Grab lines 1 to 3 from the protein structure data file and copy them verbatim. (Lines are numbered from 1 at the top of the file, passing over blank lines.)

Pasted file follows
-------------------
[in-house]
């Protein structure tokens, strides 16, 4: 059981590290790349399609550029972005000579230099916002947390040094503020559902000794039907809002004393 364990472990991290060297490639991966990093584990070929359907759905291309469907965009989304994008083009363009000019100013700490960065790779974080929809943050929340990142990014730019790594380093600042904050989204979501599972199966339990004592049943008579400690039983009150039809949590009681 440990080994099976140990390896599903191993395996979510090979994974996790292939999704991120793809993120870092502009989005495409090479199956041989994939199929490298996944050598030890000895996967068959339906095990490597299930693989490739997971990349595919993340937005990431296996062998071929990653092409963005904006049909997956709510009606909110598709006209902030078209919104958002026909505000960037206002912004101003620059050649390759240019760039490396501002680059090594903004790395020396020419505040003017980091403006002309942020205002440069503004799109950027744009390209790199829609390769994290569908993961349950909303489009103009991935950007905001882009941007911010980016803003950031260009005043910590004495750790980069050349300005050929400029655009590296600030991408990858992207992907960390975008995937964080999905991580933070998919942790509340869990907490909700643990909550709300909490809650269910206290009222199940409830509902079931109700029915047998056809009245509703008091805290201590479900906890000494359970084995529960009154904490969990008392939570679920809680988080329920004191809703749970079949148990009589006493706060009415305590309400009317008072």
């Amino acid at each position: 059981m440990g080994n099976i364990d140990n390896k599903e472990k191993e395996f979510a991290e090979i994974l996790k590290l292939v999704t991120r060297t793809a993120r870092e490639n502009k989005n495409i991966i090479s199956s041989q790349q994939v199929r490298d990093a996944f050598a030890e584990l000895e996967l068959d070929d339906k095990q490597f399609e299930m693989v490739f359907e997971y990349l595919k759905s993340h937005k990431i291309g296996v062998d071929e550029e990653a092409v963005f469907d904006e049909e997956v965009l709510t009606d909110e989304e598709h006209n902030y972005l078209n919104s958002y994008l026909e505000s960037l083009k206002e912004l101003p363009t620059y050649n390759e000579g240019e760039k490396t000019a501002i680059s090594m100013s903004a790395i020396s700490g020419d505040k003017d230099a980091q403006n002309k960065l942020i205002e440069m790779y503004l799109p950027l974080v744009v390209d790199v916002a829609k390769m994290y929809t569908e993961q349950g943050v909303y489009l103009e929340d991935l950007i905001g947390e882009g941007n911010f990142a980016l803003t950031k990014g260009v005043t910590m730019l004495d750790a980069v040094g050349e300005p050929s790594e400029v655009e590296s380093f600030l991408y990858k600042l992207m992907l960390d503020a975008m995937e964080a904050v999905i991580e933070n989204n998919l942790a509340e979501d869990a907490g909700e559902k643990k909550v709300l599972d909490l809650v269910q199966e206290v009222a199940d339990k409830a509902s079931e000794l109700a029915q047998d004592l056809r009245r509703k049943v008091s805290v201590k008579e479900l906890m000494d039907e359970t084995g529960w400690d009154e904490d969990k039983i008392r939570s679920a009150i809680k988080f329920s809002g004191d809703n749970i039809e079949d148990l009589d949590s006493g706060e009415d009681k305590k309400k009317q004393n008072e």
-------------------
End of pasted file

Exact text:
[in-house]
């Protein structure tokens, strides 16, 4: 059981590290790349399609550029972005000579230099916002947390040094503020559902000794039907809002004393 364990472990991290060297490639991966990093584990070929359907759905291309469907965009989304994008083009363009000019100013700490960065790779974080929809943050929340990142990014730019790594380093600042904050989204979501599972199966339990004592049943008579400690039983009150039809949590009681 440990080994099976140990390896599903191993395996979510090979994974996790292939999704991120793809993120870092502009989005495409090479199956041989994939199929490298996944050598030890000895996967068959339906095990490597299930693989490739997971990349595919993340937005990431296996062998071929990653092409963005904006049909997956709510009606909110598709006209902030078209919104958002026909505000960037206002912004101003620059050649390759240019760039490396501002680059090594903004790395020396020419505040003017980091403006002309942020205002440069503004799109950027744009390209790199829609390769994290569908993961349950909303489009103009991935950007905001882009941007911010980016803003950031260009005043910590004495750790980069050349300005050929400029655009590296600030991408990858992207992907960390975008995937964080999905991580933070998919942790509340869990907490909700643990909550709300909490809650269910206290009222199940409830509902079931109700029915047998056809009245509703008091805290201590479900906890000494359970084995529960009154904490969990008392939570679920809680988080329920004191809703749970079949148990009589006493706060009415305590309400009317008072």
């Amino acid at each position: 059981m440990g080994n099976i364990d140990n390896k599903e472990k191993e395996f979510a991290e090979i994974l996790k590290l292939v999704t991120r060297t793809a993120r870092e490639n502009k989005n495409i991966i090479s199956s041989q790349q994939v199929r490298d990093a996944f050598a030890e584990l000895e996967l068959d070929d339906k095990q490597f399609e299930m693989v490739f359907e997971y990349l595919k759905s993340h937005k990431i291309g296996v062998d071929e550029e990653a092409v963005f469907d904006e049909e997956v965009l709510t009606d909110e989304e598709h006209n902030y972005l078209n919104s958002y994008l026909e505000s960037l083009k206002e912004l101003p363009t620059y050649n390759e000579g240019e760039k490396t000019a501002i680059s090594m100013s903004a790395i020396s700490g020419d505040k003017d230099a980091q403006n002309k960065l942020i205002e440069m790779y503004l799109p950027l974080v744009v390209d790199v916002a829609k390769m994290y929809t569908e993961q349950g943050v909303y489009l103009e929340d991935l950007i905001g947390e882009g941007n911010f990142a980016l803003t950031k990014g260009v005043t910590m730019l004495d750790a980069v040094g050349e300005p050929s790594e400029v655009e590296s380093f600030l991408y990858k600042l992207m992907l960390d503020a975008m995937e964080a904050v999905i991580e933070n989204n998919l942790a509340e979501d869990a907490g909700e559902k643990k909550v709300l599972d909490l809650v269910q199966e206290v009222a199940d339990k409830a509902s079931e000794l109700a029915q047998d004592l056809r009245r509703k049943v008091s805290v201590k008579e479900l906890m000494d039907e359970t084995g529960w400690d009154e904490d969990k039983i008392r939570s679920a009150i809680k988080f329920s809002g004191d809703n749970i039809e079949d148990l009589d949590s006493g706060e009415d009681k305590k309400k009317q004393n008072e």